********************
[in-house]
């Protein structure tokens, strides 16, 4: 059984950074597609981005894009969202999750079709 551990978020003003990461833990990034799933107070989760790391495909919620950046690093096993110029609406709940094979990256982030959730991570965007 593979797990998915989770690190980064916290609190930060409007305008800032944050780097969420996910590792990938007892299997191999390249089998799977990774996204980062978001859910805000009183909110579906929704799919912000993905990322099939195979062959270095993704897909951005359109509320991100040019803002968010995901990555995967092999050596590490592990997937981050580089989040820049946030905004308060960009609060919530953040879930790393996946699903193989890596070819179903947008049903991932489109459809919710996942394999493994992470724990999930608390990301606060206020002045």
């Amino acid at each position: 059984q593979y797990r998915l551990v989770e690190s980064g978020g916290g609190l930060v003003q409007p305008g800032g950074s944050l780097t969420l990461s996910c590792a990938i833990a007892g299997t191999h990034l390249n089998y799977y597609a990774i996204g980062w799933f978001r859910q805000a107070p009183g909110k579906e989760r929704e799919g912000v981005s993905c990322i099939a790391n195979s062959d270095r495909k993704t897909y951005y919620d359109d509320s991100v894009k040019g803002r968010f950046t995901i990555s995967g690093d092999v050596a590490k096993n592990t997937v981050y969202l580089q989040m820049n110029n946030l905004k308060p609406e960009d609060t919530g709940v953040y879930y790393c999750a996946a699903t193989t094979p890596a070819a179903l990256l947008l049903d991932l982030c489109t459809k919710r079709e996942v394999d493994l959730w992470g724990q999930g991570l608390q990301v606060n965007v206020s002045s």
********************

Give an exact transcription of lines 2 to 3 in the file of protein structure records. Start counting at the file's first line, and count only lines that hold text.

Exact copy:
């Protein structure tokens, strides 16, 4: 059984950074597609981005894009969202999750079709 551990978020003003990461833990990034799933107070989760790391495909919620950046690093096993110029609406709940094979990256982030959730991570965007 593979797990998915989770690190980064916290609190930060409007305008800032944050780097969420996910590792990938007892299997191999390249089998799977990774996204980062978001859910805000009183909110579906929704799919912000993905990322099939195979062959270095993704897909951005359109509320991100040019803002968010995901990555995967092999050596590490592990997937981050580089989040820049946030905004308060960009609060919530953040879930790393996946699903193989890596070819179903947008049903991932489109459809919710996942394999493994992470724990999930608390990301606060206020002045």
């Amino acid at each position: 059984q593979y797990r998915l551990v989770e690190s980064g978020g916290g609190l930060v003003q409007p305008g800032g950074s944050l780097t969420l990461s996910c590792a990938i833990a007892g299997t191999h990034l390249n089998y799977y597609a990774i996204g980062w799933f978001r859910q805000a107070p009183g909110k579906e989760r929704e799919g912000v981005s993905c990322i099939a790391n195979s062959d270095r495909k993704t897909y951005y919620d359109d509320s991100v894009k040019g803002r968010f950046t995901i990555s995967g690093d092999v050596a590490k096993n592990t997937v981050y969202l580089q989040m820049n110029n946030l905004k308060p609406e960009d609060t919530g709940v953040y879930y790393c999750a996946a699903t193989t094979p890596a070819a179903l990256l947008l049903d991932l982030c489109t459809k919710r079709e996942v394999d493994l959730w992470g724990q999930g991570l608390q990301v606060n965007v206020s002045s």